Thursday, September 3, 2015

Daddy and Daughter Dungeon Delve

On Sunday, I took my daughter to the Skyline Caverns, about an hour from my house. To a certain extent the whole setup is a tourist trap. In addition to the cavern tour, they have a dragon themed mirror maze, and a small train ride. There is a large gift shop, which mostly sells junk and the inevitable polished “gemstones”. All of that said, it is a very fun tourist trap and a great place to take a three-year-old.


The mirror maze and the caverns themselves are of interest to this blog. I you have never been to a mirror maze before, it is a maze where all the walls are mirrors. This creates the illusion that the maze is infinite and creates enough confusion that the maze feels much bigger, and more complicated than it actually is. At first a mirror maze feels like one of those dungeon tricks (like spinners, teleporters, or sloping passages) that are neat in theory, or in a Wizardry game, but come unglued at the table. But, I do think that you could make use of a mirror maze in a dungeon if you abstracted it enough mechanically.

One of my strictest, self-imposed rules for running a dungeon is that I always have to describe the dungeon accurately. There are very few exceptions to this rule, most are the result of a saving throw failure or an illusion. This is very important because of the way I run dungeon games, the player map is a very important artifact, so it is important that I play fair with it. While I have to describe the dungeon accurately, I do not have to describe it completely and the description can be hazy. I do not think that a mirror maze would be all that effective at short range. The movement rules assume that the characters are moving through the dungeon slowly, while mapping, and paying very close attention to details. I think they are likely to notice the mirrors, especially if they are carrying a light source.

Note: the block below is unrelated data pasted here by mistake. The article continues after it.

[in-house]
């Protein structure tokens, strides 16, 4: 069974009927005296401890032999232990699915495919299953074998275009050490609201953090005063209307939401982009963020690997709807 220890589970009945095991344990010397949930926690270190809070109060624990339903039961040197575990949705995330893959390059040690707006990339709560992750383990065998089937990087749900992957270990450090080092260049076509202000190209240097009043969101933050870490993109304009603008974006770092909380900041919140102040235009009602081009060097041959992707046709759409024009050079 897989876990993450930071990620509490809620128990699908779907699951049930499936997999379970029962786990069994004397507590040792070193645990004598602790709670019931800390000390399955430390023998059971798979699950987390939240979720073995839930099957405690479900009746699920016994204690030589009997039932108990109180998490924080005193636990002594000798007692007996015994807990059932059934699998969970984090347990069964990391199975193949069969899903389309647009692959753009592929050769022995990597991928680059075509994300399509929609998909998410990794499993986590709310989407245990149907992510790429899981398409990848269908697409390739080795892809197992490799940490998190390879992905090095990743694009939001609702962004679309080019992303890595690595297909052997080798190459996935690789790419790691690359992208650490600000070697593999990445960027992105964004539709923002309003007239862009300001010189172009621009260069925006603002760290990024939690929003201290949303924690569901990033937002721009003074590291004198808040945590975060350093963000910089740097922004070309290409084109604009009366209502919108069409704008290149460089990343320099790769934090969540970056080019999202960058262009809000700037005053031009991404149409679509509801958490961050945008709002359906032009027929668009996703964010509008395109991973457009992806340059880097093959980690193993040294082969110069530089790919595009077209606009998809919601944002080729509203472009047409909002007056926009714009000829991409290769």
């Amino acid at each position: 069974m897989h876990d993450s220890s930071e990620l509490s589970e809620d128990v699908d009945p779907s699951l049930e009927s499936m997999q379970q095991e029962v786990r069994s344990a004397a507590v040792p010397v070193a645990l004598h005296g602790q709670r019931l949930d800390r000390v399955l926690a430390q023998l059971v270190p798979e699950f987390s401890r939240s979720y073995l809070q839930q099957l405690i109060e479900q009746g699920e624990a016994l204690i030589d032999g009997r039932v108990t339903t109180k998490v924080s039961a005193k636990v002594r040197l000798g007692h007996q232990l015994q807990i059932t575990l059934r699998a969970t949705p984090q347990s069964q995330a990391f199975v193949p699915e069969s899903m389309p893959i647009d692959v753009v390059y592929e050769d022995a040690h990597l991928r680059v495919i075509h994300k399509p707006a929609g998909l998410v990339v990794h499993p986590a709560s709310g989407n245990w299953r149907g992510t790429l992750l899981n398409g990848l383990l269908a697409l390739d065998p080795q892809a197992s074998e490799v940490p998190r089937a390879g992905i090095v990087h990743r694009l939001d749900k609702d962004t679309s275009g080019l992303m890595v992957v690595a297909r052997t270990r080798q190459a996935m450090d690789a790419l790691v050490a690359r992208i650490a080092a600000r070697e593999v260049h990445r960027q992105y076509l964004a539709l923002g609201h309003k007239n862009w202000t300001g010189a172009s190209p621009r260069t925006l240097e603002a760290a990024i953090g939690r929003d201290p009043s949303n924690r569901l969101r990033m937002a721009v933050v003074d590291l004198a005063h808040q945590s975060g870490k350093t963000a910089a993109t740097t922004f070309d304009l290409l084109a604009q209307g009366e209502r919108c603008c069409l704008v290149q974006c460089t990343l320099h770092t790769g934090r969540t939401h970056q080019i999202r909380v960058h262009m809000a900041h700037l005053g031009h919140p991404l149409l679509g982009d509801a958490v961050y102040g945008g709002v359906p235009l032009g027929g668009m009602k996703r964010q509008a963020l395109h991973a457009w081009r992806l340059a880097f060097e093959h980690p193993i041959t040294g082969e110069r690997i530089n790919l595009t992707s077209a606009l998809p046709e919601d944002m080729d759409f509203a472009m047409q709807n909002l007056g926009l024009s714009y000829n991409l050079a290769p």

I think the mirrors will really come into play in two circumstances, when the characters look down a long hallway or across a big room, and when they are running away and aren't moving carefully. The first instance is easy to handle, I just tell them the hallway looks really long or the room looks really big. This can actually have a big impact on the game. My players spend most of their time exploring, and they are constantly trying to figure out how things might connect, or if they have enough resources to explore an area. As a result, they look down far more hallways than they actually go down. The second circumstance would be handled by a check to avoid getting lost when running away through a mirrored area. Since I play Castles & Crusades, this would probably just be a Wisdom check. This is the kind of thing that comes up a lot in my games. Three of the last four sessions of Stonehell I ran ended in the characters running back to the surface.

The cavern itself was more interesting from an inspiration standpoint. One of the interesting things was that it is actually set up like a dungeon. It has lots of fairly good sized rooms connected by windy passageways. By the way, my daughter loved it. She just charged after the tour guide every time we moved on into another room. Here are some pictures from 260 feet under the earth.